Cyprus extends bank closures
NICOSIA, Cyprus — Cypriot businesses were under increasing strain to keep running on Tuesday after financial authorities stretched the country's bank closure into a second week in an attempt to stop depositors from rushing to drain their accounts.
Cyprus's Central Bank governor, Panicos Demetriades, said “superhuman efforts are being made” to open banks on Thursday.
“Temporary” restrictions will be imposed on financial transactions once the banks do open, he said, but he would not specify what they would be or how long they would be in place.
Finance Minister Michalis Sarris told The Associated Press the restrictions would help stem any mass deposit withdrawal and that they would be removed in a “relatively short period of time.”
All but two of the country's largest lenders had been due to reopen Tuesday, after being shut since March 16 to stop savers from withdrawing all their money while politicians figured out how to get an international bailout.
However, late Monday, authorities announced that the bank closures would be extended until Thursday, giving officials more time to initiate a major overhaul of the banking sector and devise capital controls to limit the amount of money that can be taken out of accounts.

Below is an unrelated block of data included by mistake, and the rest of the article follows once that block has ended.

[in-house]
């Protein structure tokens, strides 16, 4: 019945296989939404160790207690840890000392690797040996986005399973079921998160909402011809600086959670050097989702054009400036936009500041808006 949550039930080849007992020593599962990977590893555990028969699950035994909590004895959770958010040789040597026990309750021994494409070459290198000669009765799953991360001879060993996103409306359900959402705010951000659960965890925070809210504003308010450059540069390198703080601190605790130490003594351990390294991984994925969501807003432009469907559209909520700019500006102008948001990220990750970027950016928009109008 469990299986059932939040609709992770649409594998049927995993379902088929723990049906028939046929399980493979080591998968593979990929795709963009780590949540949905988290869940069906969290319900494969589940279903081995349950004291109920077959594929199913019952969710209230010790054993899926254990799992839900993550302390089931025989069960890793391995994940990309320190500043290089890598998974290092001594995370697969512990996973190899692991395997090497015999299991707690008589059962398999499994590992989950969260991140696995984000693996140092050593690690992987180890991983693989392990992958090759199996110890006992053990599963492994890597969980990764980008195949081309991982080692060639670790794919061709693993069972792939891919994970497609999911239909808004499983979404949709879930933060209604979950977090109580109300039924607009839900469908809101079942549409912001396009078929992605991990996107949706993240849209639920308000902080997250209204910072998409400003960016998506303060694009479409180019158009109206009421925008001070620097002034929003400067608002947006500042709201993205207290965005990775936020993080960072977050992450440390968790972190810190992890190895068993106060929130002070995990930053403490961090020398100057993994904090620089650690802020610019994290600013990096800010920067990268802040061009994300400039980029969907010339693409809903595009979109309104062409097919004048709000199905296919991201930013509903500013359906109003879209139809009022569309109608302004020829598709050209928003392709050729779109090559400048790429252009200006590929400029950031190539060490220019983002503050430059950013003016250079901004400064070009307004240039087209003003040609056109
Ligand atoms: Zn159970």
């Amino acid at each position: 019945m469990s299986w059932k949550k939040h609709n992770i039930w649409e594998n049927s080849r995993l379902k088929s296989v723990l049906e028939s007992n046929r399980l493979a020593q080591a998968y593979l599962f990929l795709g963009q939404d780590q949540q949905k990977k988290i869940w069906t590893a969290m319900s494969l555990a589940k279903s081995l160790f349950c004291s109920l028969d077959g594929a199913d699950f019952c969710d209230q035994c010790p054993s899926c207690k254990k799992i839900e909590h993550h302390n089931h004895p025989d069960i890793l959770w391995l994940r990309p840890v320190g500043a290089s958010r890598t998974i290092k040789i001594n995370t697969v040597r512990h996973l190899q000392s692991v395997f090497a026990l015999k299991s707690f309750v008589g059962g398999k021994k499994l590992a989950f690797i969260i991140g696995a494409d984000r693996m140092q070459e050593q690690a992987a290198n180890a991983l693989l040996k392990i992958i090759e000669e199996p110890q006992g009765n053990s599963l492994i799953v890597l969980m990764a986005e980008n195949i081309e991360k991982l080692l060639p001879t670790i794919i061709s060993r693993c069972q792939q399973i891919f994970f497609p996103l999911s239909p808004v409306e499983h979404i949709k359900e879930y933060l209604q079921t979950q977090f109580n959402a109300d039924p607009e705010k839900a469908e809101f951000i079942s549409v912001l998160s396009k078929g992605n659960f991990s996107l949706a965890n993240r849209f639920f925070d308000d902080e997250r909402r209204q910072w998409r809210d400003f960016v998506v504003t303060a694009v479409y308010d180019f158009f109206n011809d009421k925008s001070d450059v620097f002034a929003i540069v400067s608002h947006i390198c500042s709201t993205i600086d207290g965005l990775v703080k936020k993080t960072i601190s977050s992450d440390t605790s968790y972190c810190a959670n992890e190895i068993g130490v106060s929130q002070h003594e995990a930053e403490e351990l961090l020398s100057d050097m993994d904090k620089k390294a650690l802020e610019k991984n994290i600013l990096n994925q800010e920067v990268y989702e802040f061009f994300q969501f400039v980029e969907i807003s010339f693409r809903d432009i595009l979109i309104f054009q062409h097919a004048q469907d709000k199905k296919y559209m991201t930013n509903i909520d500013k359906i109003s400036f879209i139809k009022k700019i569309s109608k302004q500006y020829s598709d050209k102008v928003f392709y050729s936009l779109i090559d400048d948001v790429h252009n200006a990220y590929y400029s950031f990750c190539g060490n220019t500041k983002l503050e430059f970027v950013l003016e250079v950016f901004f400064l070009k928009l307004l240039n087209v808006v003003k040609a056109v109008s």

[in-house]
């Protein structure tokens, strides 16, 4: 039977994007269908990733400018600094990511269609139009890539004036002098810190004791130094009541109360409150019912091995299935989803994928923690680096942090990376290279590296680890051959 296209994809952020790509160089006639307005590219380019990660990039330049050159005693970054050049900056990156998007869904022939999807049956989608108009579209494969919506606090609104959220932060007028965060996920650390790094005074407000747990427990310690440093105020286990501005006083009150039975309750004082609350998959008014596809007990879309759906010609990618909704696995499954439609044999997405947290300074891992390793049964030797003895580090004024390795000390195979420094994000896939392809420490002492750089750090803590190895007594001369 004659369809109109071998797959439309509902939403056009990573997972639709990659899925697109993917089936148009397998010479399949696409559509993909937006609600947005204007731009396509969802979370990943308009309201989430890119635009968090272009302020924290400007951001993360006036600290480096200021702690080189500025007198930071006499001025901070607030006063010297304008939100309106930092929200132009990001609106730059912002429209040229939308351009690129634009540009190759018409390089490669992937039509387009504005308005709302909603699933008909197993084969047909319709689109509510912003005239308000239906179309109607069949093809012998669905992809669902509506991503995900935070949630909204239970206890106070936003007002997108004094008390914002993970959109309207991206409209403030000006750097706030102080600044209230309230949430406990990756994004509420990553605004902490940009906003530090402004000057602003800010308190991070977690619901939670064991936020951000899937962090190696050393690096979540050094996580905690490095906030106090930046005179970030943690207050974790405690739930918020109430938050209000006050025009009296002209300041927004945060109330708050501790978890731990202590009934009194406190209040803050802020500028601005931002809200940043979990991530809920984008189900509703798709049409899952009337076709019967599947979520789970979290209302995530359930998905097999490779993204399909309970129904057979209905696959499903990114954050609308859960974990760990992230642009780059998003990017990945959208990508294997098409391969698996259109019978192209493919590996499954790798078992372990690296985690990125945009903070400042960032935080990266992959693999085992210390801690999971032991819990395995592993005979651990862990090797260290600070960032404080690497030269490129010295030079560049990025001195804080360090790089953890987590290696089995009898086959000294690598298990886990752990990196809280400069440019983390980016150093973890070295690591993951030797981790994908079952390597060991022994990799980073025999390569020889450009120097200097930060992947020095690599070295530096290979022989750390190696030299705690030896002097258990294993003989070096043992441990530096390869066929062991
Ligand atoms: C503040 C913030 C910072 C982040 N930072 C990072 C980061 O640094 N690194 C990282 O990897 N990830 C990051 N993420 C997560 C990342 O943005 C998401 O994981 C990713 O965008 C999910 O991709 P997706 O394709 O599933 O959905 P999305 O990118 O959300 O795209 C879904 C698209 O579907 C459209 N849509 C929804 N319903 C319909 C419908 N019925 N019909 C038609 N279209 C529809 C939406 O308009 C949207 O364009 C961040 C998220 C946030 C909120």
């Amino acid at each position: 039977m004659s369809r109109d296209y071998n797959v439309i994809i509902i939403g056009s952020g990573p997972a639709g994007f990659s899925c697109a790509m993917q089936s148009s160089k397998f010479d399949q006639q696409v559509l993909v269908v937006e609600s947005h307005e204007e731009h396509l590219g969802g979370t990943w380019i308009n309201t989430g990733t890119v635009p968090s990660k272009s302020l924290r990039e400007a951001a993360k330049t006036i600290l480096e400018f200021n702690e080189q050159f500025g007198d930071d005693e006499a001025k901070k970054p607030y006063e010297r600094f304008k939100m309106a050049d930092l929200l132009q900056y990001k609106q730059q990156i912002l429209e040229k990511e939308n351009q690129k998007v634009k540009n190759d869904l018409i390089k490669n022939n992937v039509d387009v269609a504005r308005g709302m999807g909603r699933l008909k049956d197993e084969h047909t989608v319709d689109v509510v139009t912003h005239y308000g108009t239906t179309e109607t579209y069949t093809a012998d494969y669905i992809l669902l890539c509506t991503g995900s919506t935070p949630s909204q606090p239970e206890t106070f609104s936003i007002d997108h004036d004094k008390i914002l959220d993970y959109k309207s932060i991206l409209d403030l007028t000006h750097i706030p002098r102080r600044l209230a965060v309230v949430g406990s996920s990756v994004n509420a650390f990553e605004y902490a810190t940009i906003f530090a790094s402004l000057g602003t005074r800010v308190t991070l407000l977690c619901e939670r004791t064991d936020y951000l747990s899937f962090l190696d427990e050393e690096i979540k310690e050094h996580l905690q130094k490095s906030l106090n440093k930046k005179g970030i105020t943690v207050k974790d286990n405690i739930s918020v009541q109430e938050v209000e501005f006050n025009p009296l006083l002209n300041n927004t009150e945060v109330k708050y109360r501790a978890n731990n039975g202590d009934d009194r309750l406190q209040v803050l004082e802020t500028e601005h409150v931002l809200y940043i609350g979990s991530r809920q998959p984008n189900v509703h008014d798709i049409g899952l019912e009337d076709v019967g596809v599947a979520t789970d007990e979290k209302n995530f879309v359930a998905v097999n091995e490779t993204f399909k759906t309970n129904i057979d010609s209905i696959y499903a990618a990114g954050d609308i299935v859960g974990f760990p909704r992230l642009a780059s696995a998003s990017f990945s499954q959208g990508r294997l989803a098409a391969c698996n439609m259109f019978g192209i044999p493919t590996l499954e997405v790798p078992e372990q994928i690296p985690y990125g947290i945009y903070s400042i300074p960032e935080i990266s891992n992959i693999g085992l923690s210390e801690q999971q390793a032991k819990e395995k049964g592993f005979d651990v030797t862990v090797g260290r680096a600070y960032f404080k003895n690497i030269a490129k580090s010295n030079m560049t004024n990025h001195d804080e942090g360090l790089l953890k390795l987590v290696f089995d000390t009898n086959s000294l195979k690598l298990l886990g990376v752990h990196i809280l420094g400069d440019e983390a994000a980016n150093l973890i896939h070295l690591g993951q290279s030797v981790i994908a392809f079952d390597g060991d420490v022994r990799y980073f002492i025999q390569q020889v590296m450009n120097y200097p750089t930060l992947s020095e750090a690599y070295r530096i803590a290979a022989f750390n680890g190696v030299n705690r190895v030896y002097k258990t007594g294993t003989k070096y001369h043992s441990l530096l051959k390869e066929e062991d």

Under the deal for a 10 billion euro ($12.9 billion) rescue clinched in Brussels early Monday, Cyprus agreed to slash its oversized banking sector and inflict hefty losses on large depositors in troubled banks. Sarris said authorities hope to limit job losses to a “small number.”
Cyprus needed to raise 5.8 billion euros before international lenders were willing to give it the 10 billion euros. Much of the 5.8 billion euros will be raised by forcing losses on accounts of more than 100,000 euros ($129,000), in the country's second-largest lender, Laiki, with the remainder coming from tax increases and privatizations.
Fitch credit rating agency warned Tuesday that it may downgrade Cyprus further into “junk” status amid banking failure concerns.